Lastly, the monsters (Todd and Lovett) are located in close proximity to each other (see map here or above), though not right next to each other. This denotes perhaps an abundance of monsters in London, or else a heavily-infested neighborhood. This may also suggest that there is something about this particular neighborhood to make it so infested. As has been discussed, this is a place where law-practicing individuals and those of lower classes intersect. It is also a place where many tourists will come, from the port. Tourists will be easily missed, and are perfect targets for someone like Sweeney Todd that attempts to choose victims based on how many people might look for them if they are lost. In the beginning of the story, Todd surveys the courtyard at St. Dunstan’s Bell, looking for a victim, and settles on Thornhill, setting off a chain of events that brings about his doom (Lloyd, 3-4).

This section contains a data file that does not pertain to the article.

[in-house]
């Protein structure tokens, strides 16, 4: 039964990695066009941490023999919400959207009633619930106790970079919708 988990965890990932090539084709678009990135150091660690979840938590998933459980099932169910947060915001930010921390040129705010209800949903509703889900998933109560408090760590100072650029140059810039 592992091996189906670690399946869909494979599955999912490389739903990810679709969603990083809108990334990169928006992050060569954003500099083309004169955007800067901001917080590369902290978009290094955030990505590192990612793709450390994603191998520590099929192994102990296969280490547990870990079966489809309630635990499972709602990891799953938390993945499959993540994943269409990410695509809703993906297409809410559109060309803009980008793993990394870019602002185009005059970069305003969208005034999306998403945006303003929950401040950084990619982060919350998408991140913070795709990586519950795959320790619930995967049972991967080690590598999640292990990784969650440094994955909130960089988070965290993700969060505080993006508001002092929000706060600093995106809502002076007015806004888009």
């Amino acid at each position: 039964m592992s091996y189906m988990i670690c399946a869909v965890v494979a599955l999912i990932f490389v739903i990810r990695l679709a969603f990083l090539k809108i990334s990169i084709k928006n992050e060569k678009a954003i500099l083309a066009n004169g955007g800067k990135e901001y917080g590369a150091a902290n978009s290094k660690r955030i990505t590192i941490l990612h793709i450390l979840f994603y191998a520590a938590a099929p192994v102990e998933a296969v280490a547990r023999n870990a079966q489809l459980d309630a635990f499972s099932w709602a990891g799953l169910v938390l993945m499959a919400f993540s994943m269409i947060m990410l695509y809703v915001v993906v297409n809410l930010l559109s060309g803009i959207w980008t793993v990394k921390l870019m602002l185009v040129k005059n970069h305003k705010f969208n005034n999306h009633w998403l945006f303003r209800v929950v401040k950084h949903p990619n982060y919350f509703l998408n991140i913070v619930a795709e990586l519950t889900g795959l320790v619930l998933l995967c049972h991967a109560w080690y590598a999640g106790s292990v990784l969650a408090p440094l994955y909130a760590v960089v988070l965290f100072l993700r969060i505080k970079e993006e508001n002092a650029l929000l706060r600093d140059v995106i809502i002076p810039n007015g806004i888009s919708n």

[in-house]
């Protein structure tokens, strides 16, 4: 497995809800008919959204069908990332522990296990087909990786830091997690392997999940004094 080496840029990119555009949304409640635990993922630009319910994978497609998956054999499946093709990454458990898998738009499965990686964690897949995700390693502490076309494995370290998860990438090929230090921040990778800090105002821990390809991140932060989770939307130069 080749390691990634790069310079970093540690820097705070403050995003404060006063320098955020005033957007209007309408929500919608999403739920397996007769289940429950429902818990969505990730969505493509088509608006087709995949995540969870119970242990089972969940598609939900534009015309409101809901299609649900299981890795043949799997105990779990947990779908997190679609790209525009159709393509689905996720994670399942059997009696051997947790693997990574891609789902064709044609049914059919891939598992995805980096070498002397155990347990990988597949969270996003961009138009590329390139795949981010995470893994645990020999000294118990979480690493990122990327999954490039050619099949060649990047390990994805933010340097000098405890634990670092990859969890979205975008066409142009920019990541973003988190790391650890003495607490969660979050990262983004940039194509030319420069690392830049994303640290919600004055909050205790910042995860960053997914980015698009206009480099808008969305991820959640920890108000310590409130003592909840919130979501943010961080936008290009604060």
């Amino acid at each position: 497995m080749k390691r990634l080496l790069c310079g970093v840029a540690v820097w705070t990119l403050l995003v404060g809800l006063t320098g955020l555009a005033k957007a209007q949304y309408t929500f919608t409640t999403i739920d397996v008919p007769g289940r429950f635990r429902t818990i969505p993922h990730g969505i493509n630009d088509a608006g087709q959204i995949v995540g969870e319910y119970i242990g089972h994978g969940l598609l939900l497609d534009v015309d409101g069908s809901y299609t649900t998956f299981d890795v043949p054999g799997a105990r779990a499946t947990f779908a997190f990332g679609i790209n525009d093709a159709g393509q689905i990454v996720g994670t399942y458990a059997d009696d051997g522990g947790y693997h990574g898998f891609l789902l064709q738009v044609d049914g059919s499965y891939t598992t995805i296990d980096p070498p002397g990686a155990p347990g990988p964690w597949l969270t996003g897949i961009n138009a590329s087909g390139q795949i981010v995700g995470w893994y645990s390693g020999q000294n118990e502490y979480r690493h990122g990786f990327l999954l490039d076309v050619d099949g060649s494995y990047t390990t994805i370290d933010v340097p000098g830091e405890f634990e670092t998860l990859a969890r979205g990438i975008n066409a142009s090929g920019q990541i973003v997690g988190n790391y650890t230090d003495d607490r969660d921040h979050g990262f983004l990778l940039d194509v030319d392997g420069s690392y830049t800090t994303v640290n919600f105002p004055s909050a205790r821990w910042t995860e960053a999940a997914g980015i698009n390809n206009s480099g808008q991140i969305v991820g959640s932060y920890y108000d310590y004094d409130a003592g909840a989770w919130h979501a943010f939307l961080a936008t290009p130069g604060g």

By typing in small passages from The String of Pearls and finding all the places mentioned in the story on a map, I was able to much better understand not only the story itself, but its context. One can see much more clearly on a map how the different locations relate to each other and interact, and visualize the relationships between everything.
The String of Pearls, or The Barber of Fleet Street: A Domestic Romance. London: Edward Lloyd, 1850. Print.